Climate finance presents a governance challenge to ensure it reaches the right places, Maldives’ Ambassador to the UN in Geneva, Iruthisham Adam, has told Transparency International (TI).
“The Copenhagen Accord figure of US $100 billion per year by 2020 is a conservative estimate of needs, yet even this amount presents profound governance challenges,” Adam told TI.
“How can we generate this amount of money? How can we manage this funding? How can we distribute it to those who need it most and assure ourselves that the money is well spent and not abused?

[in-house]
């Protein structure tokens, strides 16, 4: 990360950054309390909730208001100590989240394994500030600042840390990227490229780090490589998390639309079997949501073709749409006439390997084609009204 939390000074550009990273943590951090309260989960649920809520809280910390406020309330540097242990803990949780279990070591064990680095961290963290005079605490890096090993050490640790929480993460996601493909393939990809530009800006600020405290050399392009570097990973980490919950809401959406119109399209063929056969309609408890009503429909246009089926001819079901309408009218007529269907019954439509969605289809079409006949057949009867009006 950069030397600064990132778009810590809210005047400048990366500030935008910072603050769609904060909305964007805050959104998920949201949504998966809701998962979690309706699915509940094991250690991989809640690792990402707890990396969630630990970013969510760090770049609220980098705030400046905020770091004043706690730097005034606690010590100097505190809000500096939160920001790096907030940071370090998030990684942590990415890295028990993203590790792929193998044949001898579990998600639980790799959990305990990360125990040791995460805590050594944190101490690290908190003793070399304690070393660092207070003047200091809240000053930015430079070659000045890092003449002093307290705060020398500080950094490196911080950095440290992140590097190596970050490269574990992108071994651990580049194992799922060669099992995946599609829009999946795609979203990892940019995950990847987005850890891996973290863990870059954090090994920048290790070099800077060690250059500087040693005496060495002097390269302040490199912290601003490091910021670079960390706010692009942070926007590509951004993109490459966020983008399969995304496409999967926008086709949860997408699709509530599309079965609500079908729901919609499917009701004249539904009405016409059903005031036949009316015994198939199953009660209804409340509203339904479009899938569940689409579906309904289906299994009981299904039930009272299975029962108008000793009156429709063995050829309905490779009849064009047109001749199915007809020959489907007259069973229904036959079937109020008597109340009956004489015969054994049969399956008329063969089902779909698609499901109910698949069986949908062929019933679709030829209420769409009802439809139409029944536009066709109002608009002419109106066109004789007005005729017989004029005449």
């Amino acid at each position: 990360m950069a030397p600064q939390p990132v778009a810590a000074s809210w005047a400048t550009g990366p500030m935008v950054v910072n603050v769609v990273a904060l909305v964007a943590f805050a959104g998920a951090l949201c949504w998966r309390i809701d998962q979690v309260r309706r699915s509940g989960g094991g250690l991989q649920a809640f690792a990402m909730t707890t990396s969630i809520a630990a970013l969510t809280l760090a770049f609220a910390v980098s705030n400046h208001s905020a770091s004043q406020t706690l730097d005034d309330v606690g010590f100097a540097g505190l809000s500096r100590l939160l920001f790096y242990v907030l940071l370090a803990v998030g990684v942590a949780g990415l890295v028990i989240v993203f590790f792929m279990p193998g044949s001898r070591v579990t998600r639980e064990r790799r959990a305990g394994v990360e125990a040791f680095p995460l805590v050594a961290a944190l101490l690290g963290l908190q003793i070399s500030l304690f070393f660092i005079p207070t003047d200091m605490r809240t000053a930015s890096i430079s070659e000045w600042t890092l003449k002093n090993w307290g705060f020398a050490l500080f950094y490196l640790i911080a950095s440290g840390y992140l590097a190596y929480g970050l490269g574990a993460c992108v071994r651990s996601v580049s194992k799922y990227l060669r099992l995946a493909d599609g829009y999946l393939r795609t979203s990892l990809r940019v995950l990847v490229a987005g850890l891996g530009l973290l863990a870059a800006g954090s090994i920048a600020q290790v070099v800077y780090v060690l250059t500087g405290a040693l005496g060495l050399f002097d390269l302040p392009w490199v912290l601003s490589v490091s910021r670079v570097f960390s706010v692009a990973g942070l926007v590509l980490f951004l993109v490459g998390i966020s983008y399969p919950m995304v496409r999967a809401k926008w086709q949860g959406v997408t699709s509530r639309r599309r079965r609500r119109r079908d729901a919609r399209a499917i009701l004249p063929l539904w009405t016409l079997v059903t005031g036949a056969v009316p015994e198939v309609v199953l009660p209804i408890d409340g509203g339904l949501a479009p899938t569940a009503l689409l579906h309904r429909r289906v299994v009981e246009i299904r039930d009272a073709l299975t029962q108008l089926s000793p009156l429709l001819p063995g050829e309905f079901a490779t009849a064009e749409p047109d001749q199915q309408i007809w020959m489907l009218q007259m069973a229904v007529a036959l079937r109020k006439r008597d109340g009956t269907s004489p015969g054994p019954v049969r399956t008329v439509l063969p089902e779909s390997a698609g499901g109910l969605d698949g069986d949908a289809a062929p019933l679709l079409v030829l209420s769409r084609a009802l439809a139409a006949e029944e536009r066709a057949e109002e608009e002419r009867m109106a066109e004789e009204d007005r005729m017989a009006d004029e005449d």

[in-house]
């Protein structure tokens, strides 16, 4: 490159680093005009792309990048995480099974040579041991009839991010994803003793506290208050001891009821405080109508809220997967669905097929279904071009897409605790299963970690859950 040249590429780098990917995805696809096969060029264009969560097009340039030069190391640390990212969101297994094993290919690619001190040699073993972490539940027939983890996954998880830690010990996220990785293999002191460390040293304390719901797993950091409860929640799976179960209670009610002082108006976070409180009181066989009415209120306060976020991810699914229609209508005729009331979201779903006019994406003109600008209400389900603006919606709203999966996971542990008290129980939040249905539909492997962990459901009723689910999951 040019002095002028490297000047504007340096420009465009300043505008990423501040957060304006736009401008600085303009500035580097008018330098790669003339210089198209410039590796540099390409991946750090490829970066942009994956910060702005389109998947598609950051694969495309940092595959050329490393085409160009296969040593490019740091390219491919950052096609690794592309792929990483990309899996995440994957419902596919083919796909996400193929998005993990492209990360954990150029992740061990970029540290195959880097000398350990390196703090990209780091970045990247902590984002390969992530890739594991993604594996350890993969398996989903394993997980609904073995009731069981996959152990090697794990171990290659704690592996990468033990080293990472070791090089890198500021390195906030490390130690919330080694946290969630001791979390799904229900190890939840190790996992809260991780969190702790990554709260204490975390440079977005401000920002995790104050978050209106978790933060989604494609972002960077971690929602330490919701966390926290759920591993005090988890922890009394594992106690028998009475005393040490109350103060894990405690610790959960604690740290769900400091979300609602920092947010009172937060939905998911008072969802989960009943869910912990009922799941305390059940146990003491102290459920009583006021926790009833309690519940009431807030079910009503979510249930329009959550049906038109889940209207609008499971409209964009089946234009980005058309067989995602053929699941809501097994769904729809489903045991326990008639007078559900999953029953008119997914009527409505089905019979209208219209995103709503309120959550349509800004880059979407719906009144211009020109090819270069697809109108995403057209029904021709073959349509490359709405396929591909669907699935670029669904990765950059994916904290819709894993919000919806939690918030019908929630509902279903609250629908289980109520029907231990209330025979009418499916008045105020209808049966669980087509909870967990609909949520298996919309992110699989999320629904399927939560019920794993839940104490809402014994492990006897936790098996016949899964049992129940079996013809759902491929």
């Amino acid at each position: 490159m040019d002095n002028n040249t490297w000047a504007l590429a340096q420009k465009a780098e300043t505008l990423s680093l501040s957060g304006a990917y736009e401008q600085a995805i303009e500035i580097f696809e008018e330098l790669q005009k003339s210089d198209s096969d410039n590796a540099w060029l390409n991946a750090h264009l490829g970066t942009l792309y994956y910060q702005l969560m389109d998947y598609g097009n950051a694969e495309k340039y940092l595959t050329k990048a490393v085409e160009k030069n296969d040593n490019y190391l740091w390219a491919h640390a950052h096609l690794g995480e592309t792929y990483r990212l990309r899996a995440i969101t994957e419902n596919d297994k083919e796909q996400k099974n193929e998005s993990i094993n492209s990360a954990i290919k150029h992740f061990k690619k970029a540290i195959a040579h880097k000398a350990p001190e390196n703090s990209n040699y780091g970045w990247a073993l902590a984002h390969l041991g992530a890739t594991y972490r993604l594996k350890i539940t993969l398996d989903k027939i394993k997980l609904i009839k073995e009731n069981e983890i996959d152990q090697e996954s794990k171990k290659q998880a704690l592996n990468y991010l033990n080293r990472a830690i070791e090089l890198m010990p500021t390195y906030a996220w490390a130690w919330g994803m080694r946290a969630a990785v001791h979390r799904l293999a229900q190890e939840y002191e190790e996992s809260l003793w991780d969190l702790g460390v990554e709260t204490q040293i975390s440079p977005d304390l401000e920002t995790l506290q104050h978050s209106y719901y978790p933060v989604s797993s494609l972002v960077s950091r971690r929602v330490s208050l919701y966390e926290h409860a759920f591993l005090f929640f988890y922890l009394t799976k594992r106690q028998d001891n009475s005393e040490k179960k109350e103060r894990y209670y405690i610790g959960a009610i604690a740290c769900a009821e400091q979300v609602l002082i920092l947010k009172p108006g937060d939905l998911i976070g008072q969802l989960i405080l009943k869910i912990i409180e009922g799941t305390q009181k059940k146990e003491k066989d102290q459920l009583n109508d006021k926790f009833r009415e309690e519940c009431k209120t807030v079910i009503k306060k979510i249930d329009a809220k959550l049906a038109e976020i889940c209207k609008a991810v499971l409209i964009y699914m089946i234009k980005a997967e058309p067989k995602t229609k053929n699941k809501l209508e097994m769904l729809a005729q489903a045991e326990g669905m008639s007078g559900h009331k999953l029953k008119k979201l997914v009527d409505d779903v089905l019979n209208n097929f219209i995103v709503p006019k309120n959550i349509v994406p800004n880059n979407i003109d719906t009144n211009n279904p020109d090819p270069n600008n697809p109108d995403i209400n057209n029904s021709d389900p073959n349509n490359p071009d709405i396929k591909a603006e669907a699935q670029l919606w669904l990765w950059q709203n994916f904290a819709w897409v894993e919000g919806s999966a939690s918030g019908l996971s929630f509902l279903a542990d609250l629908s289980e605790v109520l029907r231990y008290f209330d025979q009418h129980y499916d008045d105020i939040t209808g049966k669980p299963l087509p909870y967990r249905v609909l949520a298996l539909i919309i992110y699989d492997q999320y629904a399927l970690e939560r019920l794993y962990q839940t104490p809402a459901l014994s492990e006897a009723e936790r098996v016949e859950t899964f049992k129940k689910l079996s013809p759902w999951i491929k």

These challenges are at the heart of why it was difficult to come to an agreement on climate financing at COP15. We also need a UN Framework Convention on Climate Change (UNFCCC) oversight bodies to regulate the flows, distribution and efficacy of the fund. Climate financing has to be accountable and transparent in order to avoid abuse and inefficiency and build confidence and trust. Everything has come to a standstill because we are not able to build trust within the system, on which the whole UNFCCC negotiations are dependent. Procedures must be in place to allow local communities, NGOs and other stakeholders oversee the funds and build this trust.”